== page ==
Global Population Growing Despite Lower Fertility Rates

While some countries experience a baby boom, the birth rate in others is falling.

Global population levels are growing while fertility rates fall.
Getty Images/Caiaimage

Major population changes are currently taking place in various countries around the world.

There are now 91 countries — like Japan and many in Europe — that are not producing enough babies to maintain their populations, a new report called Baby Boom or Bust said. Meanwhile, 104 nations are experiencing a baby surplus, like India and in sub-Saharan Africa, according to U.S. News and World Report.

“These statistics represent both a ‘baby boom’ for some nations and a ‘baby bust’ for others,” Dr. Christopher Murray, senior author and director of the Institute for Health Metrics and Evaluation at the University of Washington, said in a press release.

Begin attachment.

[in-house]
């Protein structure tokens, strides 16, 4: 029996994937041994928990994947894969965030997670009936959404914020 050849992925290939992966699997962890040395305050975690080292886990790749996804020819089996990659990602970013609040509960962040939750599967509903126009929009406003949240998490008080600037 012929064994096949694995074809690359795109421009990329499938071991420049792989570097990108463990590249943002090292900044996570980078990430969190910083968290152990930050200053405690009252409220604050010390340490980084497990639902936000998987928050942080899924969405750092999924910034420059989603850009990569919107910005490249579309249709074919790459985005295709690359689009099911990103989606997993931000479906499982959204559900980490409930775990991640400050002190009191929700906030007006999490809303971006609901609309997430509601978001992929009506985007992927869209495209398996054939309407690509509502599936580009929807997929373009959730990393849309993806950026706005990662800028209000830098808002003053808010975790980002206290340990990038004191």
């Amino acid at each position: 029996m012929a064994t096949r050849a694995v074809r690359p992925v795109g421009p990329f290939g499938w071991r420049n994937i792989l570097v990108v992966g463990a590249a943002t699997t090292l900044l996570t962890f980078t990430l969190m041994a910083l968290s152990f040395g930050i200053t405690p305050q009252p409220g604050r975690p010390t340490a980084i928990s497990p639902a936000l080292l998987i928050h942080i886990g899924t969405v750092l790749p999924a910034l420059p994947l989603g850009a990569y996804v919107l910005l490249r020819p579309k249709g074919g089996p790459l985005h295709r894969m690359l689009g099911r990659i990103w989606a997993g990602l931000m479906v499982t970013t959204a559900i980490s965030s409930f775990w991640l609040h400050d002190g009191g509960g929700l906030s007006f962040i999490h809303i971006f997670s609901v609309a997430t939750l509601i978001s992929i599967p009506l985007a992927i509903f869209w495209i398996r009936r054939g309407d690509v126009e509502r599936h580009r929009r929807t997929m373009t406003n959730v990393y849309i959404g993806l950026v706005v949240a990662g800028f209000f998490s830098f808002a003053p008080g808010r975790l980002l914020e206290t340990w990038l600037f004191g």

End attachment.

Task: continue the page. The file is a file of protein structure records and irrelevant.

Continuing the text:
Murray told U.S. News that there are three main factors that drive lower fertility rates:  education, access to birth control, reproductive services and health care and low infant mortality rates. In places lacking education, access to services and high infant mortality, fertility is going to be higher, driving a population increase.

Fertility rates are measurements representing the average number of children a woman will deliver in her lifetime. In richer countries, that number is less than two, on average. In poorer nations, it is above two.

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